The potholes… No, I’m just kidding. The mix of people. It’s a grimy kind of city and a lot of ways, but it’s also a beautiful kind of city. I work in a lot of really beautiful homes and a lot of people will see the flats down here, East Oakland or West Oakland, they’ll see the rough areas, but sometimes you can go up and see the most beautiful places that you ever seen to right up the hill. We got like little Beverly hills, even in Oakland. People don’t know about, there’s incredible houses, incredible buildings here. My grandmother, she lived in a penthouse at the lake when I was a kid. She had money. But the funny thing was she was just a waitress, in the old days that used to be like Oakland rich,  a waitress could even live in a penthouse apartment now, shit, I don’t know if he could touch one for 10 grand, you know.

Why do you think everybody wants to move here now?

Oh, I really don’t know why everybody wants to move here. It was always such a blue collar place and now it’s got all these of Yuppies and the gentrification going on and all this kind of stuff, it just seems like they want to live somewhere authentic and Oakland’s authentic.

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What do you not like about the current changes that are going on?

I don’t like all the homelessness and the lack of doing anything about it. The filth around here. The people here are still suffering. They should be doing something about our town, somebody should be worried about what’s going on here.

What do you like about things that are changing in Oakland?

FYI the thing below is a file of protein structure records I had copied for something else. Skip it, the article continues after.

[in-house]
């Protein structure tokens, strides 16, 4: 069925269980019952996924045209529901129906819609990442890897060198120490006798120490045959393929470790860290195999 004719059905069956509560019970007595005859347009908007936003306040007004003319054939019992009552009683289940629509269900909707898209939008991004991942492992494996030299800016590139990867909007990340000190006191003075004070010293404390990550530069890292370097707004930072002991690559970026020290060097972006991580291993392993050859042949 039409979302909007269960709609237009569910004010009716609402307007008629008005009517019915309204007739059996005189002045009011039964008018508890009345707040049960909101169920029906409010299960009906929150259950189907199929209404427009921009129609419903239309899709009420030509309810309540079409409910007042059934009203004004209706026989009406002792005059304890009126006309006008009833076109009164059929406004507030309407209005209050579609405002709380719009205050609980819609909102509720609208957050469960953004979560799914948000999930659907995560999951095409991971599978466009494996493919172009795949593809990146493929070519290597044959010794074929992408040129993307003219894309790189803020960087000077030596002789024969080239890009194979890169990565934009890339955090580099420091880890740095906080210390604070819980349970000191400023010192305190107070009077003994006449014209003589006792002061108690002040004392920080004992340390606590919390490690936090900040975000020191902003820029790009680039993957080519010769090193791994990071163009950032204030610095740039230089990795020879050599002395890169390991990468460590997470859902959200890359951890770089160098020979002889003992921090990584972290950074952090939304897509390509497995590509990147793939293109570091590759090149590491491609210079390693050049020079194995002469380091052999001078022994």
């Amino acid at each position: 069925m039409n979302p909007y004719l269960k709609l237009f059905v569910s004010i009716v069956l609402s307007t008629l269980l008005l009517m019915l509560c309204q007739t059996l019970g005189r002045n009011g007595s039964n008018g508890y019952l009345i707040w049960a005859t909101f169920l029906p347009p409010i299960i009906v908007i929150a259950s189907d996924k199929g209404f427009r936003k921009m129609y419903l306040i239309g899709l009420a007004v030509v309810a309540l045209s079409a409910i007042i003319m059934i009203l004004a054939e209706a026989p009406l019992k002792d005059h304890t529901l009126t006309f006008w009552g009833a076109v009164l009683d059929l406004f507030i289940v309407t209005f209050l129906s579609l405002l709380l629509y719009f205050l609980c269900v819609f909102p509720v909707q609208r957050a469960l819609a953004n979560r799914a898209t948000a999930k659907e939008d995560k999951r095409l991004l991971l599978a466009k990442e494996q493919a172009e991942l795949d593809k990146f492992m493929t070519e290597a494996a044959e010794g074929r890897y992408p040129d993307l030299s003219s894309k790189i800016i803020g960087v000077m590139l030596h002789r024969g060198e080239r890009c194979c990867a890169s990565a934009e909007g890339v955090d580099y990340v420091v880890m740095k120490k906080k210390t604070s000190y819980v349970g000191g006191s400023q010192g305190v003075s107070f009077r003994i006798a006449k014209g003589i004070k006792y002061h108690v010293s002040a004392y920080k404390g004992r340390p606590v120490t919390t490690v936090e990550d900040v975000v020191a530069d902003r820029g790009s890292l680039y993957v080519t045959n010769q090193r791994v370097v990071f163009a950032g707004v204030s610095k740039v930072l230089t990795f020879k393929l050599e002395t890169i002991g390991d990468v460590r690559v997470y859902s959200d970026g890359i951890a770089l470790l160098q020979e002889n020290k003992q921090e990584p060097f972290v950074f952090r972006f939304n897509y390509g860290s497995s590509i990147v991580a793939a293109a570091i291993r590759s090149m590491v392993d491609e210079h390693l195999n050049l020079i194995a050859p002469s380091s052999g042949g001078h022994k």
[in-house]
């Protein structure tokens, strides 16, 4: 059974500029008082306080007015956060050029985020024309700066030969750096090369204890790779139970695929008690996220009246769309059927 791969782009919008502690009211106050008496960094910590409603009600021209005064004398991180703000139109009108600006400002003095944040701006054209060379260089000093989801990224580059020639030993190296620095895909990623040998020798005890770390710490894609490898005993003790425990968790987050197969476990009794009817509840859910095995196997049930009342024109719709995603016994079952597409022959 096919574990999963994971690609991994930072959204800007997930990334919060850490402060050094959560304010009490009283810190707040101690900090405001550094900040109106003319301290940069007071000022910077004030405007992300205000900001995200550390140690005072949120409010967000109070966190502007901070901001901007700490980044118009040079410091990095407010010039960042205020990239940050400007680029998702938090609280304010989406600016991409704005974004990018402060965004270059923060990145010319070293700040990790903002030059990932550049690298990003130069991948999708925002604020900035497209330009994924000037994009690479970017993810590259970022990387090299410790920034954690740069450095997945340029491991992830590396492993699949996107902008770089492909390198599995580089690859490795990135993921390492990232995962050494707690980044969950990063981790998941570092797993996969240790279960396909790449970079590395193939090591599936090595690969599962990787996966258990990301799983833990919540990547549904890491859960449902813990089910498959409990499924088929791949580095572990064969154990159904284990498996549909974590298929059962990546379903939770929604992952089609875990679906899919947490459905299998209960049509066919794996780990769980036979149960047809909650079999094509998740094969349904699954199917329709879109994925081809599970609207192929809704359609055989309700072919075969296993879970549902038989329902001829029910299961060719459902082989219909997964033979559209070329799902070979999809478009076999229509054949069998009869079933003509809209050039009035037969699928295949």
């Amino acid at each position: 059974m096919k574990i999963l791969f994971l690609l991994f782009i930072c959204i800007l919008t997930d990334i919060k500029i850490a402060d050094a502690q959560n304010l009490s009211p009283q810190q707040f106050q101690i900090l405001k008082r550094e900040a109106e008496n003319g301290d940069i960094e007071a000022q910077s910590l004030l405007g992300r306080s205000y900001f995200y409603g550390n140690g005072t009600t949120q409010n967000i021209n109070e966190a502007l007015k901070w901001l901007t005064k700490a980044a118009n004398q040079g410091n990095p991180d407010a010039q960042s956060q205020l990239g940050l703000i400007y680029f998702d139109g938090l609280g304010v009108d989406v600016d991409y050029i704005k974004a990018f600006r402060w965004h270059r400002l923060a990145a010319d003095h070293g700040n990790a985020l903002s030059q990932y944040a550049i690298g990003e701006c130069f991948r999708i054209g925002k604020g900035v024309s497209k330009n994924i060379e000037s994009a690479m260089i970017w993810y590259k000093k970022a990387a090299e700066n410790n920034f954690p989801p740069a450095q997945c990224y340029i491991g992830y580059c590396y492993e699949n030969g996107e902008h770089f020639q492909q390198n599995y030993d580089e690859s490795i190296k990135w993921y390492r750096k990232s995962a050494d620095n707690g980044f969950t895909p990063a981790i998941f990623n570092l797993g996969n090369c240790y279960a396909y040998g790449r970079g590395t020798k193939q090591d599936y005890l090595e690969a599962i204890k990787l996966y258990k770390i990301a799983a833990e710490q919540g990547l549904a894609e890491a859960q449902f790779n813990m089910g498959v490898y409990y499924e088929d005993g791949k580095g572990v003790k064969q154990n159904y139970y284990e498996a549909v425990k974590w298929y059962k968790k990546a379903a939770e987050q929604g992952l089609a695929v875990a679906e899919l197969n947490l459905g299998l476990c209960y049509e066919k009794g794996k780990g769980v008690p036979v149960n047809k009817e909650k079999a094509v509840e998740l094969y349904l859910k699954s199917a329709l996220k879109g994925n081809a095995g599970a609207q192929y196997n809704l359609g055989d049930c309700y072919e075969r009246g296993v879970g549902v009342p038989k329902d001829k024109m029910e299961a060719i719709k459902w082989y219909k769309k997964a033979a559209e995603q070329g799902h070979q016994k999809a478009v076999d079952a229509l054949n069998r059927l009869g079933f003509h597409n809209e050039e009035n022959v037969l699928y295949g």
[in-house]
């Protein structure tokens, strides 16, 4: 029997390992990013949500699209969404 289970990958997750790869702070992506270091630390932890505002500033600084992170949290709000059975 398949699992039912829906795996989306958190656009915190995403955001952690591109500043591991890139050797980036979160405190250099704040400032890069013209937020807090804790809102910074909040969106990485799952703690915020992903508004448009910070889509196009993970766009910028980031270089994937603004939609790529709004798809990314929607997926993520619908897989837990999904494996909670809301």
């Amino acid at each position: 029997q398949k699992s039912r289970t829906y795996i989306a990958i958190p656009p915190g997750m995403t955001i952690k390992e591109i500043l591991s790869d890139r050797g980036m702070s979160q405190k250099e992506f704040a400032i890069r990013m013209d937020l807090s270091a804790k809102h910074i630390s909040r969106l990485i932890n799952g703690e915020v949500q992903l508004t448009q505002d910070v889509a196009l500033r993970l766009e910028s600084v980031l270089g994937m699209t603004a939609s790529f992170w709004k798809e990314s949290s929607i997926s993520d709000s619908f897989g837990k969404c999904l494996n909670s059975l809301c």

Well they’re starting to, how better food around again. (laughing) They’re starting to open some new restaurants and again, finally.  A lot of things fell to the wayside around the early two thousands due to just poverty and crime. It’s kind of nice to  some of the places being revamped. It’d be nice if we still had some of the old restaurants and stuff like that around Oakland, but we kind of lost all those. So you got to embraced some of the new stuff. The parks are better here are still the same parks that I went to when I was a little kid and now I take my kids. So that’s pretty cool.

Do you got any hopes and aspirations for the future of Oakland? What would you, what would you want it to be?

One thing would be if we could calm down the murders and the shitty parts of things that happen in a big city. Theres a lot of young guys killing young guys for no reason in this town. When I was a kid we used to put hands on each other and now everybody wants to shoot a gun. In my opinion, Hands was a lot better. People didn’t die and people’s Mama didn’t cry.

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You’re a motorcycle guy and a car guy and you really love that culture. Why is Oakland so important to motorcycle culture?

Well, as far as I could ever remember, ever know,  motorcycles are huge in Oakland. It’s multiracial, crosses all barriers. We got style, like nobody got as far as cars or motorcycles. You go all over the country, all over the world and see people copying The Town and how our style is here. The way we wear our clothes, the way set up our cars, the paint jobs we do, the rims and tires that we use, the music, the way the music hits like no other, you know, everybody else got their influence from a lot of things that were pretty natural here in Oakland.